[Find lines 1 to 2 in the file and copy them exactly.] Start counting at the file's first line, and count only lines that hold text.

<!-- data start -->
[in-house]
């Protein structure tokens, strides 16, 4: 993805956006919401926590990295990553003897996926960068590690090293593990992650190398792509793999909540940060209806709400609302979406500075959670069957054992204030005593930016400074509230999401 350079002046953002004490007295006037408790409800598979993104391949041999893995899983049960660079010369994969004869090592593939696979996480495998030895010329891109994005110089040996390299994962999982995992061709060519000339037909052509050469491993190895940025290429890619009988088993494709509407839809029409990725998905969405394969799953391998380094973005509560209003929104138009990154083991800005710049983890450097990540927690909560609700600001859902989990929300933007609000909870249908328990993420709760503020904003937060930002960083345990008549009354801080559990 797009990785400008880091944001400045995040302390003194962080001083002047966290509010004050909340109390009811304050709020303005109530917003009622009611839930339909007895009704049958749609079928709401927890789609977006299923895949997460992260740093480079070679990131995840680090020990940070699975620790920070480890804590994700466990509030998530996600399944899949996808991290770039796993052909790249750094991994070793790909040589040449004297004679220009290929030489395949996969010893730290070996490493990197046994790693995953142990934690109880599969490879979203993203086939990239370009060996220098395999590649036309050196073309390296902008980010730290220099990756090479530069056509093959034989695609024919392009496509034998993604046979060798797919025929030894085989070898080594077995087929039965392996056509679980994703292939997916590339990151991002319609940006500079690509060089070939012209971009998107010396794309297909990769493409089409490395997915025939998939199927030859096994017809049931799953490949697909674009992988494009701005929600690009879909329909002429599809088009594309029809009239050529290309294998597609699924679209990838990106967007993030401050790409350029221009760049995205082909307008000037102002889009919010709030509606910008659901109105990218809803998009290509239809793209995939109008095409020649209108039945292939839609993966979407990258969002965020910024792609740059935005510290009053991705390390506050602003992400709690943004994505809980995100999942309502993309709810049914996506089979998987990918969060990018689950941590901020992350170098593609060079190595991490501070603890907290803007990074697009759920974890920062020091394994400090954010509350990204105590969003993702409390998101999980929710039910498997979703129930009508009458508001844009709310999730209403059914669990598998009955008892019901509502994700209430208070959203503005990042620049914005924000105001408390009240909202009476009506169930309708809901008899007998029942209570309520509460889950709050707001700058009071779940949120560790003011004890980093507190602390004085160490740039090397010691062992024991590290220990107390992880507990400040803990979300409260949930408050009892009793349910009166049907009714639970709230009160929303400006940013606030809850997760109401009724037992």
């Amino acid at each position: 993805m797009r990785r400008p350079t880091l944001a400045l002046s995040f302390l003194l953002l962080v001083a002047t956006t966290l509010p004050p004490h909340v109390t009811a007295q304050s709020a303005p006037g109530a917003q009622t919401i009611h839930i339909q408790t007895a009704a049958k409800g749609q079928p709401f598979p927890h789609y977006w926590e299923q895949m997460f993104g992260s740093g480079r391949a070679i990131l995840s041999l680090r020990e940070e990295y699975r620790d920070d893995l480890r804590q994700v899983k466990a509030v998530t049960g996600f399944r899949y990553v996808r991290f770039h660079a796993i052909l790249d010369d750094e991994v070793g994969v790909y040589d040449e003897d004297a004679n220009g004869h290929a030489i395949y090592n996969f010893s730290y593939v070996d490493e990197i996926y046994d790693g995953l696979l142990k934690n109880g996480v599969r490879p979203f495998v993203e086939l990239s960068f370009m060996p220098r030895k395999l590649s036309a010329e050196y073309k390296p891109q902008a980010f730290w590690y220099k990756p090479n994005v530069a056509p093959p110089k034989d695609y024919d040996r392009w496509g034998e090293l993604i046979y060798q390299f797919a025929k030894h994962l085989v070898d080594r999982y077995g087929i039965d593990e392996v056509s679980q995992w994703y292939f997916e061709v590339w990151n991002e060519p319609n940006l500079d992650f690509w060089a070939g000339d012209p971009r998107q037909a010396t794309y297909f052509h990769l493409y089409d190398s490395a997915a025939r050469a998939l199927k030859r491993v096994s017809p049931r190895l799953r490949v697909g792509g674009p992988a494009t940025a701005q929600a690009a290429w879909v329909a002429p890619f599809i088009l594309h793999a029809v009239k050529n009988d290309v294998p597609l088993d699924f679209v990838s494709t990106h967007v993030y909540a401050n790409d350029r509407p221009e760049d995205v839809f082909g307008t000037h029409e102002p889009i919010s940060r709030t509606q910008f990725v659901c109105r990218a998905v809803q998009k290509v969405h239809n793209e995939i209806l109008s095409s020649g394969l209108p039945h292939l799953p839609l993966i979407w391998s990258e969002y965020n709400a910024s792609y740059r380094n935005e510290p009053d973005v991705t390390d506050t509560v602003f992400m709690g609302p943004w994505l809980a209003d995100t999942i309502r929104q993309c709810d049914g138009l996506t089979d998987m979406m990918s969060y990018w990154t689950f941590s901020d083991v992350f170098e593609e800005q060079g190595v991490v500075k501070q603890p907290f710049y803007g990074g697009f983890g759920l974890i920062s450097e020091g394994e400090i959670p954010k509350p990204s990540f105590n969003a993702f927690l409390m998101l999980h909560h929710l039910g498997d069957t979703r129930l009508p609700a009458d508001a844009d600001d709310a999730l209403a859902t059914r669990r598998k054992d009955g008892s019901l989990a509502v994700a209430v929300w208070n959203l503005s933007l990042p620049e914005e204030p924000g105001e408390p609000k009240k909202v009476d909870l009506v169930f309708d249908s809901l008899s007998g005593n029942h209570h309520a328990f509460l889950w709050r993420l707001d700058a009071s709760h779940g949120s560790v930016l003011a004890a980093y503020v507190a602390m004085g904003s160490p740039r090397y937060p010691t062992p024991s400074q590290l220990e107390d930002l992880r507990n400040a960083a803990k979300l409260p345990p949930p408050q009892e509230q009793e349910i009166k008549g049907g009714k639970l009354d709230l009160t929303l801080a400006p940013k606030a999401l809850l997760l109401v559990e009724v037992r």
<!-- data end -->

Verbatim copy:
[in-house]
């Protein structure tokens, strides 16, 4: 993805956006919401926590990295990553003897996926960068590690090293593990992650190398792509793999909540940060209806709400609302979406500075959670069957054992204030005593930016400074509230999401 350079002046953002004490007295006037408790409800598979993104391949041999893995899983049960660079010369994969004869090592593939696979996480495998030895010329891109994005110089040996390299994962999982995992061709060519000339037909052509050469491993190895940025290429890619009988088993494709509407839809029409990725998905969405394969799953391998380094973005509560209003929104138009990154083991800005710049983890450097990540927690909560609700600001859902989990929300933007609000909870249908328990993420709760503020904003937060930002960083345990008549009354801080559990 797009990785400008880091944001400045995040302390003194962080001083002047966290509010004050909340109390009811304050709020303005109530917003009622009611839930339909007895009704049958749609079928709401927890789609977006299923895949997460992260740093480079070679990131995840680090020990940070699975620790920070480890804590994700466990509030998530996600399944899949996808991290770039796993052909790249750094991994070793790909040589040449004297004679220009290929030489395949996969010893730290070996490493990197046994790693995953142990934690109880599969490879979203993203086939990239370009060996220098395999590649036309050196073309390296902008980010730290220099990756090479530069056509093959034989695609024919392009496509034998993604046979060798797919025929030894085989070898080594077995087929039965392996056509679980994703292939997916590339990151991002319609940006500079690509060089070939012209971009998107010396794309297909990769493409089409490395997915025939998939199927030859096994017809049931799953490949697909674009992988494009701005929600690009879909329909002429599809088009594309029809009239050529290309294998597609699924679209990838990106967007993030401050790409350029221009760049995205082909307008000037102002889009919010709030509606910008659901109105990218809803998009290509239809793209995939109008095409020649209108039945292939839609993966979407990258969002965020910024792609740059935005510290009053991705390390506050602003992400709690943004994505809980995100999942309502993309709810049914996506089979998987990918969060990018689950941590901020992350170098593609060079190595991490501070603890907290803007990074697009759920974890920062020091394994400090954010509350990204105590969003993702409390998101999980929710039910498997979703129930009508009458508001844009709310999730209403059914669990598998009955008892019901509502994700209430208070959203503005990042620049914005924000105001408390009240909202009476009506169930309708809901008899007998029942209570309520509460889950709050707001700058009071779940949120560790003011004890980093507190602390004085160490740039090397010691062992024991590290220990107390992880507990400040803990979300409260949930408050009892009793349910009166049907009714639970709230009160929303400006940013606030809850997760109401009724037992």